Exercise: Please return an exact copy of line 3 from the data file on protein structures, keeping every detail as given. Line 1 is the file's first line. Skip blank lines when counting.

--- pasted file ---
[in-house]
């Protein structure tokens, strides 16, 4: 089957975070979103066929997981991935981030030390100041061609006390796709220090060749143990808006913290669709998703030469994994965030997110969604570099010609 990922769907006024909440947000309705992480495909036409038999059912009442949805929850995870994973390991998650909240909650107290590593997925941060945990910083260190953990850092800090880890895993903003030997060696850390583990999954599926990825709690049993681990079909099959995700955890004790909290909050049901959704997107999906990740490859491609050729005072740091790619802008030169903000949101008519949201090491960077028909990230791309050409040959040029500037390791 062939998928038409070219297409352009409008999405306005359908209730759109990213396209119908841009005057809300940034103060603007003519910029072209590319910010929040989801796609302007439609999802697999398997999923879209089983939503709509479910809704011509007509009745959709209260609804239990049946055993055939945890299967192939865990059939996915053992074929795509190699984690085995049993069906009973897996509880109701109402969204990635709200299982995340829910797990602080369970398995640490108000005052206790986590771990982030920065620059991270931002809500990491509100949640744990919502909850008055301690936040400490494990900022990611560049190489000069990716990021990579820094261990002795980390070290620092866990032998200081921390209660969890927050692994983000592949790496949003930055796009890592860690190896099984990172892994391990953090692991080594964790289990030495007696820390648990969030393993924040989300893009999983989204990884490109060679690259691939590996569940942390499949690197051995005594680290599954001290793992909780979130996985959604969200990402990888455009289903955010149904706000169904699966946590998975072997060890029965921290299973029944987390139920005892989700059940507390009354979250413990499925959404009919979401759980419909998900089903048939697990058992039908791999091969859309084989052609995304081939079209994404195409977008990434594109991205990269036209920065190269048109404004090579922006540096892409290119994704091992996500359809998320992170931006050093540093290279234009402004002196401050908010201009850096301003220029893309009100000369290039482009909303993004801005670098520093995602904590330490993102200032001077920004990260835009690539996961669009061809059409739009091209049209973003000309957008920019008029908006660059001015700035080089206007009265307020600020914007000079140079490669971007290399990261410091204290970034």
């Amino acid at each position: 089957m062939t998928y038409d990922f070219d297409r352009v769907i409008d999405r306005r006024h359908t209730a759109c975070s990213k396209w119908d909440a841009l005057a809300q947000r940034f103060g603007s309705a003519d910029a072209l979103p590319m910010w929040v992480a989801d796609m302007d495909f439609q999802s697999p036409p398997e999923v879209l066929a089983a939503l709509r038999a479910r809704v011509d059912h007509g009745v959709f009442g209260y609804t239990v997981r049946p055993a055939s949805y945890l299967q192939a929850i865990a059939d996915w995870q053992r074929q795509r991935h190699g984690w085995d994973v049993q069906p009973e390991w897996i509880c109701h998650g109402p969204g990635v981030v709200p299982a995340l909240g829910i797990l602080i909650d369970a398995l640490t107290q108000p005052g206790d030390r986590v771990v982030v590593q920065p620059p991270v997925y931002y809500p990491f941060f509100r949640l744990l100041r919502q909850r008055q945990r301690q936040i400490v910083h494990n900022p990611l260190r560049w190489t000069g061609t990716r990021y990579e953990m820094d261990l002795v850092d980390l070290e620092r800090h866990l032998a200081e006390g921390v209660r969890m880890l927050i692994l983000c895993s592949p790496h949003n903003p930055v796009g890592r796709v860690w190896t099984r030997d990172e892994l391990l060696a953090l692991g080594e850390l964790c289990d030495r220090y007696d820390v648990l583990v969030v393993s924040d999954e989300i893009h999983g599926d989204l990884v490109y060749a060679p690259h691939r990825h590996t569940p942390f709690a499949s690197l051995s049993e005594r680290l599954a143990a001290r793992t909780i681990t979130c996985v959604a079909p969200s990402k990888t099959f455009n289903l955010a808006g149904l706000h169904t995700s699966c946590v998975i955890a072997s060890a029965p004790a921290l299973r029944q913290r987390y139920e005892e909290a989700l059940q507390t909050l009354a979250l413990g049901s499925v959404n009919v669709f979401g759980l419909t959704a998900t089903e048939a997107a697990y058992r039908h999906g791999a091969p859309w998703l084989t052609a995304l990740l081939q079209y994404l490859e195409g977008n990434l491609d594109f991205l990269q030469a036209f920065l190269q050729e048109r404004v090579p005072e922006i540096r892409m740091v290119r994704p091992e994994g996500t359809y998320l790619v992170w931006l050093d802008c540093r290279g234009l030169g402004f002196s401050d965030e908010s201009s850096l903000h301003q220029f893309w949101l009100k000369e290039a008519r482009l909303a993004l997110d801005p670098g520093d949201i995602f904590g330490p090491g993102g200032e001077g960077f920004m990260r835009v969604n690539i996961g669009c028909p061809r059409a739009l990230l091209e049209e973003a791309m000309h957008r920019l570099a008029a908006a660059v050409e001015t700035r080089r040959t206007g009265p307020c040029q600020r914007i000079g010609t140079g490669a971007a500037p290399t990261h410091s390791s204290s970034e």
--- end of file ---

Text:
């Amino acid at each position: 089957m062939t998928y038409d990922f070219d297409r352009v769907i409008d999405r306005r006024h359908t209730a759109c975070s990213k396209w119908d909440a841009l005057a809300q947000r940034f103060g603007s309705a003519d910029a072209l979103p590319m910010w929040v992480a989801d796609m302007d495909f439609q999802s697999p036409p398997e999923v879209l066929a089983a939503l709509r038999a479910r809704v011509d059912h007509g009745v959709f009442g209260y609804t239990v997981r049946p055993a055939s949805y945890l299967q192939a929850i865990a059939d996915w995870q053992r074929q795509r991935h190699g984690w085995d994973v049993q069906p009973e390991w897996i509880c109701h998650g109402p969204g990635v981030v709200p299982a995340l909240g829910i797990l602080i909650d369970a398995l640490t107290q108000p005052g206790d030390r986590v771990v982030v590593q920065p620059p991270v997925y931002y809500p990491f941060f509100r949640l744990l100041r919502q909850r008055q945990r301690q936040i400490v910083h494990n900022p990611l260190r560049w190489t000069g061609t990716r990021y990579e953990m820094d261990l002795v850092d980390l070290e620092r800090h866990l032998a200081e006390g921390v209660r969890m880890l927050i692994l983000c895993s592949p790496h949003n903003p930055v796009g890592r796709v860690w190896t099984r030997d990172e892994l391990l060696a953090l692991g080594e850390l964790c289990d030495r220090y007696d820390v648990l583990v969030v393993s924040d999954e989300i893009h999983g599926d989204l990884v490109y060749a060679p690259h691939r990825h590996t569940p942390f709690a499949s690197l051995s049993e005594r680290l599954a143990a001290r793992t909780i681990t979130c996985v959604a079909p969200s990402k990888t099959f455009n289903l955010a808006g149904l706000h169904t995700s699966c946590v998975i955890a072997s060890a029965p004790a921290l299973r029944q913290r987390y139920e005892e909290a989700l059940q507390t909050l009354a979250l413990g049901s499925v959404n009919v669709f979401g759980l419909t959704a998900t089903e048939a997107a697990y058992r039908h999906g791999a091969p859309w998703l084989t052609a995304l990740l081939q079209y994404l490859e195409g977008n990434l491609d594109f991205l990269q030469a036209f920065l190269q050729e048109r404004v090579p005072e922006i540096r892409m740091v290119r994704p091992e994994g996500t359809y998320l790619v992170w931006l050093d802008c540093r290279g234009l030169g402004f002196s401050d965030e908010s201009s850096l903000h301003q220029f893309w949101l009100k000369e290039a008519r482009l909303a993004l997110d801005p670098g520093d949201i995602f904590g330490p090491g993102g200032e001077g960077f920004m990260r835009v969604n690539i996961g669009c028909p061809r059409a739009l990230l091209e049209e973003a791309m000309h957008r920019l570099a008029a908006a660059v050409e001015t700035r080089r040959t206007g009265p307020c040029q600020r914007i000079g010609t140079g490669a971007a500037p290399t990261h410091s390791s204290s970034e």